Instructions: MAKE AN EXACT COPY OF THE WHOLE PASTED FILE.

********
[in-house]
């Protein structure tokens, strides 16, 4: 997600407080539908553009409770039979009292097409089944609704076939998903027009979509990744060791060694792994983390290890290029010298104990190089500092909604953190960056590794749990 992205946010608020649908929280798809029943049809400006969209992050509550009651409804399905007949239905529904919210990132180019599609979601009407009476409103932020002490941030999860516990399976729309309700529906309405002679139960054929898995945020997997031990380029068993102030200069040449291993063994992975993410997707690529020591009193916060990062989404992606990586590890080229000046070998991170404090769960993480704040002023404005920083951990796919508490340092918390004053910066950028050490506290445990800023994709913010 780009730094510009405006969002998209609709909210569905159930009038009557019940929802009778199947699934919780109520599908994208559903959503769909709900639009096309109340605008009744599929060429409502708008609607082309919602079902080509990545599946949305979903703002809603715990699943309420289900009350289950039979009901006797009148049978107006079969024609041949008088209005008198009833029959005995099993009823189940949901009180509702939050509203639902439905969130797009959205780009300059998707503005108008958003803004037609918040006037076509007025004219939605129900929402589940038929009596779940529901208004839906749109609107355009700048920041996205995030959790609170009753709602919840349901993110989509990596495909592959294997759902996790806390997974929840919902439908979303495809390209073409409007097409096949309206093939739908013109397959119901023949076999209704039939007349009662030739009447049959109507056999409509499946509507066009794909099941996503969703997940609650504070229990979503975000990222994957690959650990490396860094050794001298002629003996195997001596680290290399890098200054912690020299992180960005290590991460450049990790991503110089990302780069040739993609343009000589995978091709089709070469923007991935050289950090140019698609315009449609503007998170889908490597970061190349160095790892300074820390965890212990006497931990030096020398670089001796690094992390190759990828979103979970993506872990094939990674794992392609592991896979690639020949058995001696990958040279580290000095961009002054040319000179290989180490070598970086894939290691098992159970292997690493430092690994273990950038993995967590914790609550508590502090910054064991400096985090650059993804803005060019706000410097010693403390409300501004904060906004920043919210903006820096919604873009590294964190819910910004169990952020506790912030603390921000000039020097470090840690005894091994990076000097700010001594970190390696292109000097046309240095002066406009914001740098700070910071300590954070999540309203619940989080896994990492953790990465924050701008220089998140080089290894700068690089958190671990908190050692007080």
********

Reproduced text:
[in-house]
């Protein structure tokens, strides 16, 4: 997600407080539908553009409770039979009292097409089944609704076939998903027009979509990744060791060694792994983390290890290029010298104990190089500092909604953190960056590794749990 992205946010608020649908929280798809029943049809400006969209992050509550009651409804399905007949239905529904919210990132180019599609979601009407009476409103932020002490941030999860516990399976729309309700529906309405002679139960054929898995945020997997031990380029068993102030200069040449291993063994992975993410997707690529020591009193916060990062989404992606990586590890080229000046070998991170404090769960993480704040002023404005920083951990796919508490340092918390004053910066950028050490506290445990800023994709913010 780009730094510009405006969002998209609709909210569905159930009038009557019940929802009778199947699934919780109520599908994208559903959503769909709900639009096309109340605008009744599929060429409502708008609607082309919602079902080509990545599946949305979903703002809603715990699943309420289900009350289950039979009901006797009148049978107006079969024609041949008088209005008198009833029959005995099993009823189940949901009180509702939050509203639902439905969130797009959205780009300059998707503005108008958003803004037609918040006037076509007025004219939605129900929402589940038929009596779940529901208004839906749109609107355009700048920041996205995030959790609170009753709602919840349901993110989509990596495909592959294997759902996790806390997974929840919902439908979303495809390209073409409007097409096949309206093939739908013109397959119901023949076999209704039939007349009662030739009447049959109507056999409509499946509507066009794909099941996503969703997940609650504070229990979503975000990222994957690959650990490396860094050794001298002629003996195997001596680290290399890098200054912690020299992180960005290590991460450049990790991503110089990302780069040739993609343009000589995978091709089709070469923007991935050289950090140019698609315009449609503007998170889908490597970061190349160095790892300074820390965890212990006497931990030096020398670089001796690094992390190759990828979103979970993506872990094939990674794992392609592991896979690639020949058995001696990958040279580290000095961009002054040319000179290989180490070598970086894939290691098992159970292997690493430092690994273990950038993995967590914790609550508590502090910054064991400096985090650059993804803005060019706000410097010693403390409300501004904060906004920043919210903006820096919604873009590294964190819910910004169990952020506790912030603390921000000039020097470090840690005894091994990076000097700010001594970190390696292109000097046309240095002066406009914001740098700070910071300590954070999540309203619940989080896994990492953790990465924050701008220089998140080089290894700068690089958190671990908190050692007080």